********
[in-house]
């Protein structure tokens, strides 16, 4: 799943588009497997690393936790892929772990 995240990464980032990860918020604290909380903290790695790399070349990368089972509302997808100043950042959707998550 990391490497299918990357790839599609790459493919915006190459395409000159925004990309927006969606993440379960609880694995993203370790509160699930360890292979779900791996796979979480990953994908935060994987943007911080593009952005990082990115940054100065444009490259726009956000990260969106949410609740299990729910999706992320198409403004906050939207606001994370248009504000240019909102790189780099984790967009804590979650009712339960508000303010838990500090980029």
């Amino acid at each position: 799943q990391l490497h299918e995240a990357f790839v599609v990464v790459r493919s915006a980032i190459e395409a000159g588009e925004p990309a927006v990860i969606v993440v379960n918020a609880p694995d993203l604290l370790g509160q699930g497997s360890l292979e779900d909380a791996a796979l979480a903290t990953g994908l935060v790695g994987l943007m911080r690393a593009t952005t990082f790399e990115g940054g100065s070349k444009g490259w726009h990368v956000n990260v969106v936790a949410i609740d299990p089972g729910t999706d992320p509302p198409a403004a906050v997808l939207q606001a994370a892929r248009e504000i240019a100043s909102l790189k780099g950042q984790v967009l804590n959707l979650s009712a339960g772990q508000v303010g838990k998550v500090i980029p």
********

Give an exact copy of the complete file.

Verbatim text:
[in-house]
């Protein structure tokens, strides 16, 4: 799943588009497997690393936790892929772990 995240990464980032990860918020604290909380903290790695790399070349990368089972509302997808100043950042959707998550 990391490497299918990357790839599609790459493919915006190459395409000159925004990309927006969606993440379960609880694995993203370790509160699930360890292979779900791996796979979480990953994908935060994987943007911080593009952005990082990115940054100065444009490259726009956000990260969106949410609740299990729910999706992320198409403004906050939207606001994370248009504000240019909102790189780099984790967009804590979650009712339960508000303010838990500090980029």
């Amino acid at each position: 799943q990391l490497h299918e995240a990357f790839v599609v990464v790459r493919s915006a980032i190459e395409a000159g588009e925004p990309a927006v990860i969606v993440v379960n918020a609880p694995d993203l604290l370790g509160q699930g497997s360890l292979e779900d909380a791996a796979l979480a903290t990953g994908l935060v790695g994987l943007m911080r690393a593009t952005t990082f790399e990115g940054g100065s070349k444009g490259w726009h990368v956000n990260v969106v936790a949410i609740d299990p089972g729910t999706d992320p509302p198409a403004a906050v997808l939207q606001a994370a892929r248009e504000i240019a100043s909102l790189k780099g950042q984790v967009l804590n959707l979650s009712a339960g772990q508000v303010g838990k998550v500090i980029p």